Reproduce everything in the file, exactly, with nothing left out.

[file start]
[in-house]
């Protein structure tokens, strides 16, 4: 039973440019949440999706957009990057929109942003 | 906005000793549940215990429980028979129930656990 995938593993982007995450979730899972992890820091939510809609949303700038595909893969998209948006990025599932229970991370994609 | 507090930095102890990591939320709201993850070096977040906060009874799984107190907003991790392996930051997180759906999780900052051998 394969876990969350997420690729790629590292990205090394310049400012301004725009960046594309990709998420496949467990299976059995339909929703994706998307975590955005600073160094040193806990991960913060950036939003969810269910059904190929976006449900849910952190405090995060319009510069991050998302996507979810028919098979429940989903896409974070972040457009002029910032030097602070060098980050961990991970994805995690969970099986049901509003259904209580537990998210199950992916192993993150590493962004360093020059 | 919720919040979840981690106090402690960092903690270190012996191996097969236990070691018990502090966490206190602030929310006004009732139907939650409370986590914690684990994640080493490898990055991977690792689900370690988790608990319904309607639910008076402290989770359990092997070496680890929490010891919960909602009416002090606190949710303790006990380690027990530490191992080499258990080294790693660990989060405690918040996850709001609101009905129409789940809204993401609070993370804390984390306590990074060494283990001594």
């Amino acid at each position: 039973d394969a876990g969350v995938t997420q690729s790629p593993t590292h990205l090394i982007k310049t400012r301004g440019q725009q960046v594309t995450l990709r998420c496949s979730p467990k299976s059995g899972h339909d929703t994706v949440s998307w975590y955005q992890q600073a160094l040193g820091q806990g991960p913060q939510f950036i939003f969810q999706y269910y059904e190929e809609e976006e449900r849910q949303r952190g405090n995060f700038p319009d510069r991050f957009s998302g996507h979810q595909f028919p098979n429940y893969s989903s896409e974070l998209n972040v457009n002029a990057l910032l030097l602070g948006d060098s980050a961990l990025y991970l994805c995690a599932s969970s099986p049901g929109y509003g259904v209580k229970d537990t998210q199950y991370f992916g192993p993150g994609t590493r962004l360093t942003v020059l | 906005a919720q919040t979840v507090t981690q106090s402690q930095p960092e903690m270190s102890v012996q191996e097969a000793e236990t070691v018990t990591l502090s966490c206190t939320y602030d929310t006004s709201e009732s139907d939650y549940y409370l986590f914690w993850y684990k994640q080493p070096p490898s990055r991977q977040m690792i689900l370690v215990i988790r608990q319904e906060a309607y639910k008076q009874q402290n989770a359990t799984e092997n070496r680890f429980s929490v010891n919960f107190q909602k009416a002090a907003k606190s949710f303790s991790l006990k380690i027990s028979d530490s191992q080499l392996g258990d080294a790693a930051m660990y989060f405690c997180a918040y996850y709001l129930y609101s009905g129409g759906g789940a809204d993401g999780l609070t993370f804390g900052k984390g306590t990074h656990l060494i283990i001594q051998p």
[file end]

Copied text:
[in-house]
């Protein structure tokens, strides 16, 4: 039973440019949440999706957009990057929109942003 | 906005000793549940215990429980028979129930656990 995938593993982007995450979730899972992890820091939510809609949303700038595909893969998209948006990025599932229970991370994609 | 507090930095102890990591939320709201993850070096977040906060009874799984107190907003991790392996930051997180759906999780900052051998 394969876990969350997420690729790629590292990205090394310049400012301004725009960046594309990709998420496949467990299976059995339909929703994706998307975590955005600073160094040193806990991960913060950036939003969810269910059904190929976006449900849910952190405090995060319009510069991050998302996507979810028919098979429940989903896409974070972040457009002029910032030097602070060098980050961990991970994805995690969970099986049901509003259904209580537990998210199950992916192993993150590493962004360093020059 | 919720919040979840981690106090402690960092903690270190012996191996097969236990070691018990502090966490206190602030929310006004009732139907939650409370986590914690684990994640080493490898990055991977690792689900370690988790608990319904309607639910008076402290989770359990092997070496680890929490010891919960909602009416002090606190949710303790006990380690027990530490191992080499258990080294790693660990989060405690918040996850709001609101009905129409789940809204993401609070993370804390984390306590990074060494283990001594």
């Amino acid at each position: 039973d394969a876990g969350v995938t997420q690729s790629p593993t590292h990205l090394i982007k310049t400012r301004g440019q725009q960046v594309t995450l990709r998420c496949s979730p467990k299976s059995g899972h339909d929703t994706v949440s998307w975590y955005q992890q600073a160094l040193g820091q806990g991960p913060q939510f950036i939003f969810q999706y269910y059904e190929e809609e976006e449900r849910q949303r952190g405090n995060f700038p319009d510069r991050f957009s998302g996507h979810q595909f028919p098979n429940y893969s989903s896409e974070l998209n972040v457009n002029a990057l910032l030097l602070g948006d060098s980050a961990l990025y991970l994805c995690a599932s969970s099986p049901g929109y509003g259904v209580k229970d537990t998210q199950y991370f992916g192993p993150g994609t590493r962004l360093t942003v020059l | 906005a919720q919040t979840v507090t981690q106090s402690q930095p960092e903690m270190s102890v012996q191996e097969a000793e236990t070691v018990t990591l502090s966490c206190t939320y602030d929310t006004s709201e009732s139907d939650y549940y409370l986590f914690w993850y684990k994640q080493p070096p490898s990055r991977q977040m690792i689900l370690v215990i988790r608990q319904e906060a309607y639910k008076q009874q402290n989770a359990t799984e092997n070496r680890f429980s929490v010891n919960f107190q909602k009416a002090a907003k606190s949710f303790s991790l006990k380690i027990s028979d530490s191992q080499l392996g258990d080294a790693a930051m660990y989060f405690c997180a918040y996850y709001l129930y609101s009905g129409g759906g789940a809204d993401g999780l609070t993370f804390g900052k984390g306590t990074h656990l060494i283990i001594q051998p």